Ford Motor Co. will introduce a higher gross vehicle weight rated (GVWR) Class C motorhome chassis next spring, according to Ken Farr, recreational and commercial vehicle sales manager.

The new E-550 cut-away chassis will come in 17,500-pound and 19,000-pound GVWRs. That compares with the 14,050-pound GVWR for Ford’s E-450 chassis for Class C’s.

As of late October, there were Class C motorhome builders working on prototypes using the E-550 chassis. Consequently, Farr did not know how large of a Class C that motorhome builders could produce on the E-550.

However, he believes motorhome companies could use the E-550 to produce Class C’s that will “get into the bottom end of the Class A’s” in terms of size and features.

Farr is uncertain about whether Ford will have an E-550 chassis on display during the RV industry’s National Trade Show in Louisville in late November.

Otherwise, Ford was not planning to introduce any new Class A motorhome chassis in the coming months, and Farr admitted his outlook for the RV market is “not good. We (Ford) are guarded, but I’m not hearing a lot of positives.”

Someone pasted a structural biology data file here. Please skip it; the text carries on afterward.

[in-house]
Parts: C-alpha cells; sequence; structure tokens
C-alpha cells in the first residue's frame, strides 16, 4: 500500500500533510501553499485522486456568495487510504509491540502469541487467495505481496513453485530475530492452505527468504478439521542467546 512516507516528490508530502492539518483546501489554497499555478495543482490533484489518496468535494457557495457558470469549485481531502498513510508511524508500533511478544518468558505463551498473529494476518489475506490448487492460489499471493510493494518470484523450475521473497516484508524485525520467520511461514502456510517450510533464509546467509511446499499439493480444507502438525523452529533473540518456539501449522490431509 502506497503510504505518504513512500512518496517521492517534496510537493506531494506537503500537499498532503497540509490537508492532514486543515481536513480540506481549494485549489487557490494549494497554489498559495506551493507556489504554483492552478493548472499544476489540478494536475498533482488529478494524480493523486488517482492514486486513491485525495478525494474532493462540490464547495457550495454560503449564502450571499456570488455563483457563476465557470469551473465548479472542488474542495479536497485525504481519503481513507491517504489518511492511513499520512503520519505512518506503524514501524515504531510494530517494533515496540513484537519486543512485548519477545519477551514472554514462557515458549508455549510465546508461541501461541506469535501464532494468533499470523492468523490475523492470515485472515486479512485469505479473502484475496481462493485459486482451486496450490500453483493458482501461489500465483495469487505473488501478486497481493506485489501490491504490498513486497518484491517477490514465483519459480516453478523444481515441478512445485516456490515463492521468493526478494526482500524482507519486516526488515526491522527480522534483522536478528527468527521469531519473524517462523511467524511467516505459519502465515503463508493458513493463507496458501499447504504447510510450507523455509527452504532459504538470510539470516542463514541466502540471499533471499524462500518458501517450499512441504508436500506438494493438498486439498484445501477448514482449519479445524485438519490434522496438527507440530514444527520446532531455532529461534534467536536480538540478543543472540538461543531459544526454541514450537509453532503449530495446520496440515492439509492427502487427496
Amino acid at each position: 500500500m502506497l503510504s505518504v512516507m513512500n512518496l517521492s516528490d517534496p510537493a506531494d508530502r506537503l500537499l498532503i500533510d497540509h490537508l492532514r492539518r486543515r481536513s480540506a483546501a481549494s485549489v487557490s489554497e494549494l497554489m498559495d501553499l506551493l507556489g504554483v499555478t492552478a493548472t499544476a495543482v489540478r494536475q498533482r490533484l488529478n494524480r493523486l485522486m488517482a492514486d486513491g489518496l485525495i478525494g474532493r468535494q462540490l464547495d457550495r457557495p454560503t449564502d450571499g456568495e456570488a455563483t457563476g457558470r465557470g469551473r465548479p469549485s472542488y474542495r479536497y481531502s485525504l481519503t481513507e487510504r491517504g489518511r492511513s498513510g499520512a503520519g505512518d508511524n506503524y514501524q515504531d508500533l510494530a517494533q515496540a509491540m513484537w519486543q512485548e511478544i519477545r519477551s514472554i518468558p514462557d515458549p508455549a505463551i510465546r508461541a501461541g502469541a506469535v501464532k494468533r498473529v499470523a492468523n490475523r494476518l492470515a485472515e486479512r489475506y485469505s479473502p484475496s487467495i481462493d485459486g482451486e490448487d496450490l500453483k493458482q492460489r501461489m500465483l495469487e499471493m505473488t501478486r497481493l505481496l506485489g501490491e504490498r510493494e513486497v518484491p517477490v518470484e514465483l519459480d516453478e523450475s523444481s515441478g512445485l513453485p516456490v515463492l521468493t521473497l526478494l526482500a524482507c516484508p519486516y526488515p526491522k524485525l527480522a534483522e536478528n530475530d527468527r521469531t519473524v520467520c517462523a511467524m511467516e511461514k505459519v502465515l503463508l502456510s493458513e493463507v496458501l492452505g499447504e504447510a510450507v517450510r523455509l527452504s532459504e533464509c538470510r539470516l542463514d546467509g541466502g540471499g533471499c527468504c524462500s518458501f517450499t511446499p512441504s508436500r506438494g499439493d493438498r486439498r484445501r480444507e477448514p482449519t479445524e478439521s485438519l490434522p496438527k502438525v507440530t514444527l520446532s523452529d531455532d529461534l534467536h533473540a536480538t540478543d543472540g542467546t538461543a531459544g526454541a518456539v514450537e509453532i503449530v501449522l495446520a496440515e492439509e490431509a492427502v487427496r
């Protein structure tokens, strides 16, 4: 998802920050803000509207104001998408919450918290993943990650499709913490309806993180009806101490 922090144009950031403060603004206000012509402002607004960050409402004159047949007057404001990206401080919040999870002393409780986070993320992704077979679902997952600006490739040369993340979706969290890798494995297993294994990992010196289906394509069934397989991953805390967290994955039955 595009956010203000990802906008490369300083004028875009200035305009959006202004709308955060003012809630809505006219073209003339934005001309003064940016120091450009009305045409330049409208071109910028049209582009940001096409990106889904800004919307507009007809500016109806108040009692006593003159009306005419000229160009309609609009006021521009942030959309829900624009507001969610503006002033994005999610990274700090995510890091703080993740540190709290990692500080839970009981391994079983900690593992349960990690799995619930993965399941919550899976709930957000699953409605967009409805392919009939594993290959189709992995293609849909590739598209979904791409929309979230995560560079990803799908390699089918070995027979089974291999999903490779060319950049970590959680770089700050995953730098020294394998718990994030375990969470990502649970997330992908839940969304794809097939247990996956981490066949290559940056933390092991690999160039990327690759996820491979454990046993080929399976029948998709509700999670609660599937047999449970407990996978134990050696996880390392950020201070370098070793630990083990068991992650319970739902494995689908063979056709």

Ford continues to be the leading supplier of gas-engine Class A motorhome chassis, but the diesel engine segment of the Class A market has expanded from 34% during 1999 to 42.5% during the first seven months of this year.

Farr said he would not be surprised if diesel pushers continue to account for more than 40% of Class A sales, because diesel pusher buyers are more affluent, and thus are more immune to economic uncertainty, such as existed since the Sept. 11 terrorist attacks.

However, Farr added that the introduction of the E-550 Class C chassis should help Ford’s RV-industry related volume, despite the uncertain political and economic conditions.

One possibility he sees is bigger and more luxuriously equipped Class C’s built on the E-550 chassis appealing to potential rental market customers who would not feel intimidated about driving a larger RV.

Otherwise, dealer attitudes during the Louisville show will be a key indicator of industry’s near-term outlook, Farr added.